The North Delta Reporter sent school trustee candidates a list of six questions to gauge their positions on some of the major issues in the 2018 civic election campaign. We gave candidates a limit of 400 words total to answer. Here’s what Delta Voices candidate Andrea Hilder had to say:
(Note, all candidates’ answers have been edited for length, clarity and to conform with Canadian Press style, as required.)
1) Why are you running for school board?
I have been an advocate for children and families for 20 years. I want to take that advocacy to the school board so that I can improve things for students, staff and families in Delta. I am a non-Indigenous parent of an Indigenous student and an education assistant, so I have a good grasp of what is happening in our classrooms. I bring with me the voice of under represented groups of people within the district.
2) What, in your view, is the job of a school trustee?
Trustees are the governance of the school district. They make budget decisions — sometimes incredibly difficult ones — steer the district, and set the tone for senior staff, school staff, maintenance and operations staff and students.
3) What are the biggest challenges facing students today and what will you do to help kids to overcome them?
Students across all grade levels are experiencing record levels of stress. The new curriculum supports social emotional learning. I will continue to support full curriculum implementation across the district.
4) What is missing in our schools (for students as well as staff) and how do you plan to address those shortfalls?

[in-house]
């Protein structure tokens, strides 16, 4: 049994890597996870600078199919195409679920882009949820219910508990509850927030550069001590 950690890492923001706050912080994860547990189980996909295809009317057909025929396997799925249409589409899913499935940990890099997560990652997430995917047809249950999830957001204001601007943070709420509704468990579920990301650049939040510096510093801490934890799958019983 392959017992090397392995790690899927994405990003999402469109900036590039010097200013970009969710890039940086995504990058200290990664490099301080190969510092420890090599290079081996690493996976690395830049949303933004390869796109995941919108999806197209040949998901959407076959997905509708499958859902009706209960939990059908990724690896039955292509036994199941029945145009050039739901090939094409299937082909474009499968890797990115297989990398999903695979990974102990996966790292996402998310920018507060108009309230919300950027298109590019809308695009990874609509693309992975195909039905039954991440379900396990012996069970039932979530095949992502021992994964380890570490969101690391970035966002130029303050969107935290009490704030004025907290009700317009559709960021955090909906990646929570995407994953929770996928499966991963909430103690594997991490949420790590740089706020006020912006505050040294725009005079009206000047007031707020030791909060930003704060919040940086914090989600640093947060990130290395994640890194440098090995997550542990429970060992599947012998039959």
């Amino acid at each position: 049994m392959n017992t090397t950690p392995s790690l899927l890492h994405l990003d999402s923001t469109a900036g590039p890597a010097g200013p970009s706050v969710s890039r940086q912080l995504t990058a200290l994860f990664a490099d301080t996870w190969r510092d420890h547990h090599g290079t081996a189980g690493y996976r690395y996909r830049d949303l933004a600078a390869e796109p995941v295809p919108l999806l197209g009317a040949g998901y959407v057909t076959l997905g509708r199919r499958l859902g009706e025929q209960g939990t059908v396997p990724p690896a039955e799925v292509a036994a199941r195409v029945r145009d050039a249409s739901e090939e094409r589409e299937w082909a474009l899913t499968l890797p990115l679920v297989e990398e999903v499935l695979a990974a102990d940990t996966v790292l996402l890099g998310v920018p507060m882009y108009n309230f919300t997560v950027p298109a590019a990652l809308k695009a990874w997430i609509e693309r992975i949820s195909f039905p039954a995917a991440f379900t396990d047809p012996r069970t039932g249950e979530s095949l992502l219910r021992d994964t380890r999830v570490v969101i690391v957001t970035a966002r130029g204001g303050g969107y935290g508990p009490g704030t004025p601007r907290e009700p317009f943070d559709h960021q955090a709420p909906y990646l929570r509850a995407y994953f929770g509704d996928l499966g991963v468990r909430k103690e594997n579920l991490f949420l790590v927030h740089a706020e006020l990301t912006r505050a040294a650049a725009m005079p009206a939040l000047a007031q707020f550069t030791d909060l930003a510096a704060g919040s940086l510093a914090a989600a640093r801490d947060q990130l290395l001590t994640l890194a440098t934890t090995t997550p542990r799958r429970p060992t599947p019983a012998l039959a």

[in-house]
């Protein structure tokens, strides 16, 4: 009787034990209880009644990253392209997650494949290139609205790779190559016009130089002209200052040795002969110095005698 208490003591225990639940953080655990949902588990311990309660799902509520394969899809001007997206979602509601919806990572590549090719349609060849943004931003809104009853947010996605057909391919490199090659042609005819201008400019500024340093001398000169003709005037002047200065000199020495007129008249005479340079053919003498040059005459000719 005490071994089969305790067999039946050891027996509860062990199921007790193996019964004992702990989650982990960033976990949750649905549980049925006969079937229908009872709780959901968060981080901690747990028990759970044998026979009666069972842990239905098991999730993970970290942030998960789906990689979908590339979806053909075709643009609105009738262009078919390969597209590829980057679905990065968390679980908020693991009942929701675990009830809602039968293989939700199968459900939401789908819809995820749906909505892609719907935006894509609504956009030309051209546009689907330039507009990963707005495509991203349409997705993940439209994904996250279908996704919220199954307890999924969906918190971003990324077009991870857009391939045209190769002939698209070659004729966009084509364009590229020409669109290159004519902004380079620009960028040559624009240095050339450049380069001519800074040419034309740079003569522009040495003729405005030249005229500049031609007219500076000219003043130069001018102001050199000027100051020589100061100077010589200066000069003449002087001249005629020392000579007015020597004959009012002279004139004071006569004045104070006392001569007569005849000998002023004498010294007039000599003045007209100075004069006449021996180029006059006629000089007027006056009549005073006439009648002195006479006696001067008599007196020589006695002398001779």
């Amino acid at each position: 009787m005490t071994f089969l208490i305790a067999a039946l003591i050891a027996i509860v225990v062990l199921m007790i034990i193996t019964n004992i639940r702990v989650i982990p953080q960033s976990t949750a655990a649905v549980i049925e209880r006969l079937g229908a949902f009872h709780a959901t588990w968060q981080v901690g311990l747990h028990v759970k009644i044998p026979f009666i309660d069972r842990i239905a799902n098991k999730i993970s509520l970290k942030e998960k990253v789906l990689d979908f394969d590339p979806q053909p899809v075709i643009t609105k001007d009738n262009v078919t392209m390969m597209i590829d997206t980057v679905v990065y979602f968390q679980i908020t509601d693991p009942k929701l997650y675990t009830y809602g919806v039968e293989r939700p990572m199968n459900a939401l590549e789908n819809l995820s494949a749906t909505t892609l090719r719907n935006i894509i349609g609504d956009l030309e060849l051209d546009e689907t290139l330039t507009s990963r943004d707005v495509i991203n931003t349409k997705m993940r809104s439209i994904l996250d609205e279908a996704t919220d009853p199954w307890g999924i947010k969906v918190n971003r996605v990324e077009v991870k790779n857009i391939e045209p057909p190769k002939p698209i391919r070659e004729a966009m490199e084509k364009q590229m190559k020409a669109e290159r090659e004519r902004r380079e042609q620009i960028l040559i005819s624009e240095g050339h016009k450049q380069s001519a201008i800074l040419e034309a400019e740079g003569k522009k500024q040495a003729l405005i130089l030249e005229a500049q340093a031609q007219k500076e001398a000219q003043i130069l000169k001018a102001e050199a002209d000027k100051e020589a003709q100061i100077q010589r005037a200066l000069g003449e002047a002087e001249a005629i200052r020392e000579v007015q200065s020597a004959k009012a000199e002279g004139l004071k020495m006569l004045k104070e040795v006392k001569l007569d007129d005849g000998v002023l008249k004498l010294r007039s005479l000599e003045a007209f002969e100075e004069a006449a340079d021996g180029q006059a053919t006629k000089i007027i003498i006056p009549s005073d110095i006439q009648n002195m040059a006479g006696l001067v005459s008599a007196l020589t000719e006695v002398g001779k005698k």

Students, teachers and EAs, after more than a decade of drastic cuts, are not receiving the support they need. I will advocate for increased classroom supports. This helps both students and staff. Teachers’ and EAs’ working conditions are students’ learning conditions.
5) Many issues that come before the board boil down to a question of money: how/where best to spend the funds allocated to the district by the Ministry of Education. Do you think that the district is adequately funded by the province, and if not, how will you advocate for more money for Delta schools?
I do not think that any school district is adequately funded by the province. The previous BC Liberal government vilified public education and chronically underfunded the whole system. It is getting better, but we still have a long way to go. The new funding formula is still a mystery. My hope is that it will be an improvement over the current model. If not, I will work within the system to continue to push for per-pupil and district funding increases.
6) Barring additional funds from the province, how can the district best cover budget shortfalls or pay for projects/programs on its wish list?
Delta has done a great job of increasing enrolment and differentiating ourselves from other districts (e.g. the academy and international student programs). Continuing along that path and applying for grants and creative funding will help fund projects like tracks and playgrounds.
The civic election takes place on Saturday, Oct. 20.